Chupacabras wraps his legs around Hornswagger’s waist with his back against his partner’s chest. Hornswagger grabs his Chupacabras’ legs, spins and propels him up in the air. Chupacabras lands on top of Stoney Montana. The gangster’s smooth black wig flies away revealing a bald scalp.
“Who would’ve known that an Irish leprechaun and a Mexican werewolf would make such a great pair?” says commentator Gill.
Across the ring, Anthony Butabi shoots a defiant look toward James. The gangster breathes heavily. He has already received a few flying kicks from Super Tiger. Butabi quickly grabs him by his striped white pants, flips his body 180 degrees and slams him onto the floor. James is down. The wrestler climbs to the top rope at the edge of the ring and raises his tattooed arms. The crowd goes wild.
The gangsters leave the ring. A round of slaps, kicks and flying attacks from Hornswagger and Chupacabras leave Anthony Butabi and Super Tiger on the floor unable to recover after the count out. The crowd celebrates the leprechaun and the werewolf’s victory, unaware that the bout is not over yet.
Out of nowhere, a man dressed in a Winnie-the-Pooh suit jumps into the ring and hits all the wrestlers in the ring with a wooden stick and a 50-gallon yellow trash can that has the word “Honey” painted across it. The wrestlers and the referee flee the ring after failing to control the frenzy of “Pooh Jack.” The bear-man is victorious, for now. The seven wrestlers will meet again in the next Hoodslam on April 6.
A few hours before the Oakland Metro opened its doors for Hoodslam night, Hornswagger, better known as a bulky redhead named Rik O’ Shea, was lying face-down on the ring mat chatting with his colleagues and his little brother Andrew, a skinny 18-year-old with round glasses and long frizzy blond hair. Every now and then, the teenager ran around the ring moving his arms up and down, as if he were lifting invisible weights.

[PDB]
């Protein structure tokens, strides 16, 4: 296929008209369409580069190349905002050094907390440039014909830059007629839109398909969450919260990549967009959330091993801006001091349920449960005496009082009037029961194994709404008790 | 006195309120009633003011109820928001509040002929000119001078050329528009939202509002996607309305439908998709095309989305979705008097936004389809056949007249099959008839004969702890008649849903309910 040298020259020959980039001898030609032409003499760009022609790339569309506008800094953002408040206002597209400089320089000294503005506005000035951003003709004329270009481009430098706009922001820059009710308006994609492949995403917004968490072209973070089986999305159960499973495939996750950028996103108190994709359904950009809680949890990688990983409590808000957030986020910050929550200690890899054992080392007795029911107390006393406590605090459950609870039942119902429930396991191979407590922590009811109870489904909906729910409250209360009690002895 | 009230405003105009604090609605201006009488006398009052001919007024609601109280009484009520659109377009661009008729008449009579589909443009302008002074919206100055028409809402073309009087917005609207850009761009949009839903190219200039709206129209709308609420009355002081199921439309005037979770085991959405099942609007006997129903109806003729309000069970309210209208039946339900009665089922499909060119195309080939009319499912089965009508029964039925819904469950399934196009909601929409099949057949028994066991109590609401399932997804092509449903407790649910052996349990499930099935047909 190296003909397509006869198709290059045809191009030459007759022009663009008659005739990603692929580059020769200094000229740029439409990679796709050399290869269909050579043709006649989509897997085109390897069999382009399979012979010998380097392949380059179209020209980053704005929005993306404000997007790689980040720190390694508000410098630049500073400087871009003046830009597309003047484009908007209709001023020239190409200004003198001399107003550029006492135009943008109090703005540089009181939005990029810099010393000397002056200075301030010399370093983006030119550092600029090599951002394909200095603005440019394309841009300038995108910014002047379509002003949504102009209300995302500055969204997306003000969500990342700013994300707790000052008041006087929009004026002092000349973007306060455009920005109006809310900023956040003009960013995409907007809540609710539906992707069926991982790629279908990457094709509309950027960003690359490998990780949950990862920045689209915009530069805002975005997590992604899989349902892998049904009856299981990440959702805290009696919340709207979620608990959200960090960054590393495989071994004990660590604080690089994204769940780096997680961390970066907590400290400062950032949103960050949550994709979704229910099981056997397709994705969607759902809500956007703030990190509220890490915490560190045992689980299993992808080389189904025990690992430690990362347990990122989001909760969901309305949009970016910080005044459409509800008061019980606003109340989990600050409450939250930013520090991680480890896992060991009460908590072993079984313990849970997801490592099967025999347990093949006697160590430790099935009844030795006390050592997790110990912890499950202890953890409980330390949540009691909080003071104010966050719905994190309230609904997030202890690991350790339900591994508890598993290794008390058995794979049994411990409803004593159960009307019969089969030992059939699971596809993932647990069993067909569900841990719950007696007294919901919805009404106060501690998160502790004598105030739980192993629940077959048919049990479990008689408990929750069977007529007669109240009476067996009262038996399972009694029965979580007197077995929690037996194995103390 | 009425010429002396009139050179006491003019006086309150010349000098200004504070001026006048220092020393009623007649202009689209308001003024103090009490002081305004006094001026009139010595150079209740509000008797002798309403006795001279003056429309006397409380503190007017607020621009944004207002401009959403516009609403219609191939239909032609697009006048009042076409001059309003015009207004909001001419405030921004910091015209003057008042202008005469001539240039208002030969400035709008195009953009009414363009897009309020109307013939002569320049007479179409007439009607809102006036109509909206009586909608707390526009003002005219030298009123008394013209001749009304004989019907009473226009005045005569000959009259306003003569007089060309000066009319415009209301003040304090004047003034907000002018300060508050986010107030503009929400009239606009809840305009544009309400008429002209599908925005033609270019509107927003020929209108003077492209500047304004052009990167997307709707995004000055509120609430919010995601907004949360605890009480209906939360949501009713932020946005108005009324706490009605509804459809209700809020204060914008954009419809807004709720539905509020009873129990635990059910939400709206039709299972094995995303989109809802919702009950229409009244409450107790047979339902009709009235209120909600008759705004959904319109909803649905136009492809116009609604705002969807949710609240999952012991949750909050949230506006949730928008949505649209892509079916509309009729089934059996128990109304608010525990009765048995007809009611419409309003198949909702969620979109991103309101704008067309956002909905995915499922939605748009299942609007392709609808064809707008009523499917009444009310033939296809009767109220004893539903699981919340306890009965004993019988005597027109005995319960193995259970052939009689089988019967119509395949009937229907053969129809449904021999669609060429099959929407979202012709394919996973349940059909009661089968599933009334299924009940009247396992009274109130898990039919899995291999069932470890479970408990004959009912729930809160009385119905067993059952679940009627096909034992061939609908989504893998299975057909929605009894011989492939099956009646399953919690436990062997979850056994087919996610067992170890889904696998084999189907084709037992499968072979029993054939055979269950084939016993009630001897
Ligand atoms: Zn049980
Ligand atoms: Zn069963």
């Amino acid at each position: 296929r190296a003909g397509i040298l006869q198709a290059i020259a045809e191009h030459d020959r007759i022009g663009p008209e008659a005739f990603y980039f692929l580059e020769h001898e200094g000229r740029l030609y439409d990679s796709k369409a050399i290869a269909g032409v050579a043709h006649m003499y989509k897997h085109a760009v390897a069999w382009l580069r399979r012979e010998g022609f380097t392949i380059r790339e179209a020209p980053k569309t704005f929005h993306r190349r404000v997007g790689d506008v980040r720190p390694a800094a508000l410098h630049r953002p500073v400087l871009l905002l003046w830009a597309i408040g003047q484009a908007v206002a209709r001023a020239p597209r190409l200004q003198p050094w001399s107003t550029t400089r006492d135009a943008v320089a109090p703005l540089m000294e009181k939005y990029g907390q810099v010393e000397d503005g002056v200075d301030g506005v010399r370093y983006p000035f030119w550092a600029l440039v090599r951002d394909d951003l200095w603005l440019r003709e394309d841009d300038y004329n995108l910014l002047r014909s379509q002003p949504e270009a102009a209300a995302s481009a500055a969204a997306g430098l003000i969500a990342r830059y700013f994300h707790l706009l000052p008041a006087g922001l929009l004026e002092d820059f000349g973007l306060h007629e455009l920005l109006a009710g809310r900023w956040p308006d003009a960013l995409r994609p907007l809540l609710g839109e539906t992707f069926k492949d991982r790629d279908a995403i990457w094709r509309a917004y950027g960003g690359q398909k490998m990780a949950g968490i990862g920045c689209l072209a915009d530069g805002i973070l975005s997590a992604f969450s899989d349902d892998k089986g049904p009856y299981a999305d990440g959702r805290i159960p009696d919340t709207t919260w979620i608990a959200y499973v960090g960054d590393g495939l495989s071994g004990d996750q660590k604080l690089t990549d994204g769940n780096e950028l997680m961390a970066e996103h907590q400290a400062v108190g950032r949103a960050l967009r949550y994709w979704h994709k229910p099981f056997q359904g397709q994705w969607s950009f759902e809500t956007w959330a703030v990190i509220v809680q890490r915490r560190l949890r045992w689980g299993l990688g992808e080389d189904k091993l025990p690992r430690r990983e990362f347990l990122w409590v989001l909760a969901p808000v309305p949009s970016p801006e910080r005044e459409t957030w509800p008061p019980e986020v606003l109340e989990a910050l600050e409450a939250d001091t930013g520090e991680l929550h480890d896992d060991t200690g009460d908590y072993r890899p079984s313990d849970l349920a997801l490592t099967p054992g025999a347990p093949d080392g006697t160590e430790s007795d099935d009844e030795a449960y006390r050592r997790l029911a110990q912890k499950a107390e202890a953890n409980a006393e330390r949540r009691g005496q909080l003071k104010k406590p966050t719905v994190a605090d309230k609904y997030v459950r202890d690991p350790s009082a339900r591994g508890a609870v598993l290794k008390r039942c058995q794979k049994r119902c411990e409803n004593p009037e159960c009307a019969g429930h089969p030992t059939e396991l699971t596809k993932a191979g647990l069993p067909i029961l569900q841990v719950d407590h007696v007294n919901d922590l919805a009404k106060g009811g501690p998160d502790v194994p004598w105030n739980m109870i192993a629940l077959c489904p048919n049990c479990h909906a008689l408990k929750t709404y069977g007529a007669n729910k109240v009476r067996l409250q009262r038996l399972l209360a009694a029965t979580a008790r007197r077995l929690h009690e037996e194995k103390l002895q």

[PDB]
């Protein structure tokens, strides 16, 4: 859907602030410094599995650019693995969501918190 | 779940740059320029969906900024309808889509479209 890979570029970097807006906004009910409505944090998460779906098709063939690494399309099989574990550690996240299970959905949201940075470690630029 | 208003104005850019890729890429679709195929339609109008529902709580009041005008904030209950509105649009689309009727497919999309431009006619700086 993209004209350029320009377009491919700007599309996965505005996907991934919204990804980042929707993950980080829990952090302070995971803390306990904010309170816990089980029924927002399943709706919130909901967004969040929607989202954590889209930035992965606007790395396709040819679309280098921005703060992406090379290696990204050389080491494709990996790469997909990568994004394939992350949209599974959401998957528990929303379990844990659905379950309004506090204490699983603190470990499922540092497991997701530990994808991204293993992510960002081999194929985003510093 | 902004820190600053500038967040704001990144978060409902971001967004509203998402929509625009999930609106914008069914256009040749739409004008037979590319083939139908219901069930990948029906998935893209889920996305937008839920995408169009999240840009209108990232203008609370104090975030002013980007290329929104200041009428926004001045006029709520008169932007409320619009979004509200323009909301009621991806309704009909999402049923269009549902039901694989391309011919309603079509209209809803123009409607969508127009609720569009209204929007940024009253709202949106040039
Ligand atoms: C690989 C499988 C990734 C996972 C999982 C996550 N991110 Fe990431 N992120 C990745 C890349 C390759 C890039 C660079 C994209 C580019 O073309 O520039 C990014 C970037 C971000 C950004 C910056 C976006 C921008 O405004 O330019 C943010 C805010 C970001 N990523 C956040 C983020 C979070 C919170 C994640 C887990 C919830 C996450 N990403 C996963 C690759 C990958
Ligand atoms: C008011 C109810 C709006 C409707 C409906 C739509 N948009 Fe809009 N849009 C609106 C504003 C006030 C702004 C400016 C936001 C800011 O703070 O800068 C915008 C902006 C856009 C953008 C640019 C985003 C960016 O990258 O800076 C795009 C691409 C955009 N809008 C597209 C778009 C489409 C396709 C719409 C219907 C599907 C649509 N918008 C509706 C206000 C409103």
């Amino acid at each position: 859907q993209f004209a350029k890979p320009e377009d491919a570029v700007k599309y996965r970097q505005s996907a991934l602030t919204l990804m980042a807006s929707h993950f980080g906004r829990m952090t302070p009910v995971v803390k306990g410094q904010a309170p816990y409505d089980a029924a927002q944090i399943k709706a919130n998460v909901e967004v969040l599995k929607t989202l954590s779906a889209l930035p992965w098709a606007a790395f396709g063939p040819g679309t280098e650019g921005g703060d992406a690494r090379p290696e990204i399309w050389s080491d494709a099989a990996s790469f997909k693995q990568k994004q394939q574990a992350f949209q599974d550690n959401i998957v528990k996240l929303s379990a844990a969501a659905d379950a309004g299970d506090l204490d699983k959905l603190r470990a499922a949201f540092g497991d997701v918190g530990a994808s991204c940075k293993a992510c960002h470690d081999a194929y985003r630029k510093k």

O’Shea was positing that people enjoy Hoodslam much more than any other wrestling event. “It’s more fun,” he said. “Professional wrestling meets The Rocky Horror Picture Show.”
O’Shea, 29, is an independent wrestler from Dublin, California. He describes his alter ego, Hornswagger, as a lyrical leprechaun who is afraid of heights. He joined Hoodslam seven months ago. “I would have joined since the first day,” he said, “but I had some work commitments and just couldn’t do it.”
For O’Shea, Hoodslam is more than a show. “It’s a chance to relax, to escape form the pressures of professional wrestling,” he said. “It’s when boys can be boys.”
O’Shea decided to become a wrestler as a kid when he watched Hulk Hogan on TV for the first time. “It was like watching a real version of Superman or Batman,” he said. “It was larger than life. I couldn’t get enough of that super-hero effect.” His brother wants to follow in his footsteps.
A few minutes later, the crew started unfolding a green mat to cover the ring’s wooden surface. O’Shea shook hands with his colleagues, jumped out of the ring and walked toward a black velvet curtain at the end of the hall. Behind it, the wrestlers had begun preparing for battle.
The fluorescent lights were about to go out.